13. That was very nearly a confession.

  14. Xman says:

    It’s enough for me to run with.

  15. JoeC says:

    Indigobusiness: that’s not a confession…that’s almost a damn good novel, maybe a movie deal, too! ;-)

  16. Have your people call my people. Let’s do lunch?

  17. Pelmo says:

    Xnan I was to busy fighting the hippies to be taking pictures of them. As an MP in the Armed Forces Police we would go across the bay to Oakland and do battle with them as they protested the war at the Oakland Army Depot. Was the topless craze still going strong in 68?

  18. Pelmo, You are going to Hell.

    I knew it!

  19. Xman says:

    Yep, the topless scene was going big time. Remember Carol Doda with her twin 44′s?
    Went to see her once and I was stunned, but really liked the North Grant area for the hipsters and the hash they sold and of course China Town when it was a real China Town. How I never got mugged in all those narrow back allies I’ll never know. But, I had to go there because that’s where the exterior staicases were that led to odd little rooms filled with Chinese workmen and the best Chinese food I’ve ever had.

    I only did one protest. We made a “Make Wine Not War” banner and went to the party. Who knows, if you were over guarding the Oakland induction center I might have seen you as I went in, while shaking off the clinging arms of the most beautiful girl protester begging me not to go. I still see her face and hear her pleas. She planted a seed and it has grown.

    Wow, those were the days.
    I guess some would call it hell and for some it was.
    Indigo, If I deserve hell, then it is still coming…unless I’m in denial…and it’s sure possible.

  20. Xman- Beating up flower children, back in the day, implies a dastardly Nixon voter. I rest my case. But I was just kidding, and I didn’t intend to impune the topless scene. Hell is for heroes.

  21. Pelmo says:

    Indigo am I going to hell for beating the hippies or for going to all those topless bars? I just beat them a little, didn’t maim them any. Besides a few got their licks in on us to.

    Xman I shure do remember Carol. She is the one that really got the craze going. I always marveled at how short she was and how she was able to stand there without falling forward. Was she still doing the same act in that cage in the air rolling around on the couch?

    Our station in San Francisco was a block away from China Town and some of those hole in the wall places did have the best food in town. You hit the nail on the head, those were some wild and crazy days.

    Our barracks were on Treasure Island which was a small navy training base at the time.

  22. JoeC says:

    Xman, Pelmo…you sure you guys aren’t really the same person? Any history of shizophrenia? Xman, you sure you weren’t beating up hippies when you thought you were asleep? Pelmo, ever wake up in sandals and a halo of hemp?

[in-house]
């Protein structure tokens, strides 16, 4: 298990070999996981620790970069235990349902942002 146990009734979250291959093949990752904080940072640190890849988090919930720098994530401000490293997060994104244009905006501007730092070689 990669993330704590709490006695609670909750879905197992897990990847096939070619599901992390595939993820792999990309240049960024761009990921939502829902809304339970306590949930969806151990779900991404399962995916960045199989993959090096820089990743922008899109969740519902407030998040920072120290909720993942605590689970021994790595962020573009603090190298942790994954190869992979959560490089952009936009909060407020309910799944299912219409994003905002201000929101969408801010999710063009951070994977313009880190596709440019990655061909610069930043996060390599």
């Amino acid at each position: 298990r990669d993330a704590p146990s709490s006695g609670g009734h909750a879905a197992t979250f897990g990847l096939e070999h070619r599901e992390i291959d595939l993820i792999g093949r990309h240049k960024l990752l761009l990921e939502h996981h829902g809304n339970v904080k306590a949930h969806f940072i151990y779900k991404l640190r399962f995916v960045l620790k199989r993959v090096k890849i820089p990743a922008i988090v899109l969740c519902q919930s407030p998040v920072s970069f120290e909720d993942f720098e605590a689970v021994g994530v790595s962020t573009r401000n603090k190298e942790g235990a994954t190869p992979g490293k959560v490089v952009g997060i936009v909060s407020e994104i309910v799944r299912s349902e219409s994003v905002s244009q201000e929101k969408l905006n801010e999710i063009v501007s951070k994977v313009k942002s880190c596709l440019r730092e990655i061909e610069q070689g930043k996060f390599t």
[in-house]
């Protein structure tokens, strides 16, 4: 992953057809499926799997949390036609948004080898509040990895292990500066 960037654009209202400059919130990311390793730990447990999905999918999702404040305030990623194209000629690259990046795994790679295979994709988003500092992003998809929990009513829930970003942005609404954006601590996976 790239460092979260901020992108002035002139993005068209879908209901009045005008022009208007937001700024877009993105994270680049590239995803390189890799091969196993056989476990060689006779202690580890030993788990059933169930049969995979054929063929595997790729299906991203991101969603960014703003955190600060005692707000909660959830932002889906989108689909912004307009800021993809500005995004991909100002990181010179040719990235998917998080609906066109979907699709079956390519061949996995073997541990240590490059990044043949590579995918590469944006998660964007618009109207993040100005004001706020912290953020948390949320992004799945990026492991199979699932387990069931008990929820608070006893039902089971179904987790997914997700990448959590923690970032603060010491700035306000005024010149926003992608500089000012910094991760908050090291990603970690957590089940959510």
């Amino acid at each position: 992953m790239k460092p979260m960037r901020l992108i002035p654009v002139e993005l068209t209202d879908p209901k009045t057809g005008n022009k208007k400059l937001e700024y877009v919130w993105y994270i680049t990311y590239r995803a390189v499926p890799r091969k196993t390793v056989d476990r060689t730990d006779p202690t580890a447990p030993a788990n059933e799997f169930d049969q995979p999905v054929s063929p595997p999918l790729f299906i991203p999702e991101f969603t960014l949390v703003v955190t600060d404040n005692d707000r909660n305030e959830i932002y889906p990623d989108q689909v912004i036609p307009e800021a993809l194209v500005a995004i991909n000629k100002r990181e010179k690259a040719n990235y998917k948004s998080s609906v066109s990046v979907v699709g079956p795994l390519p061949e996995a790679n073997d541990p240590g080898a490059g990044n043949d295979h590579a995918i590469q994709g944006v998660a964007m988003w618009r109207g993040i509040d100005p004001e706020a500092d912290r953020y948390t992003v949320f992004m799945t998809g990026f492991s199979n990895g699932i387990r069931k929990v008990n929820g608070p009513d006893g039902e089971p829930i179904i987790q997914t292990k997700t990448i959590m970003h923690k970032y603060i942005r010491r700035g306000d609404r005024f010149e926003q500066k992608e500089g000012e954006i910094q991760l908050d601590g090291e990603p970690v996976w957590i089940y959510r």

Anyway, you guys peaked (pun intended) my curiosity; I hereby invite you to a tour down memory lane. I give you Carol Doda:

    Carol Doda at the Condor

    Carol Doda

  23. Aw, Joe, couldn’t you have ‘given’ just a little more of Ms. Doda?

    Topless is almost always a good thing. “If you’ve seen one pair, you pretty much want to see the rest.” I think Ron White (filthy chauvinist pig philosopher and funnyman) said that.

  24. JoeC says:

    Oh…I didn’t realize I’d cropped anything out of the picture…all I noticed was she had an average, nice face (remember guys, I’m married, and it’s pretty cold nights to get sent to the dog house! :-) )

  25. I’d pay $2.00 to see her swim dance.

  26. Pelmo says:

    Save the duce, it really wasn’t worth it Indigo.

    Joe wouldn’t have looked good in sandals since I had one of those stylish military flap top haircuts.

  27. Xman says:

    Joe, you got me going. I don’t know if my memories are real or ppplanted. But, they feel real. I also have experienced another side of myself from time to time. But I never have had flat top. Actually I did nail a very aggressive hippy in Union Square once. He was right in my face and in the face of my girlfriend. I felt a purse snatching coming so hit him once in the chest with my palm and he went tumbling. Cussing like mad, but he didn’t come back.

    Yeah, Carol was on a couch writhing around. Don’t recall the cage.

    I was stationed at Fort Ord. Pretty much keep my hair tucked up under my hat…like the song goes. If our company captain saw much hair I was in it deep and he would jump on our Top. That was worse. A ggod share of our NCO’s were surfers. Pot smoking surfers. So, life was pretty mellow for me. No one believes me, but we had two beer machine in our barrack rec room.

  28. I was in the Cub Scouts, at least until I beat-up my den mother’s bully of a son. So ended my military career. I became a pacifist, with attitude.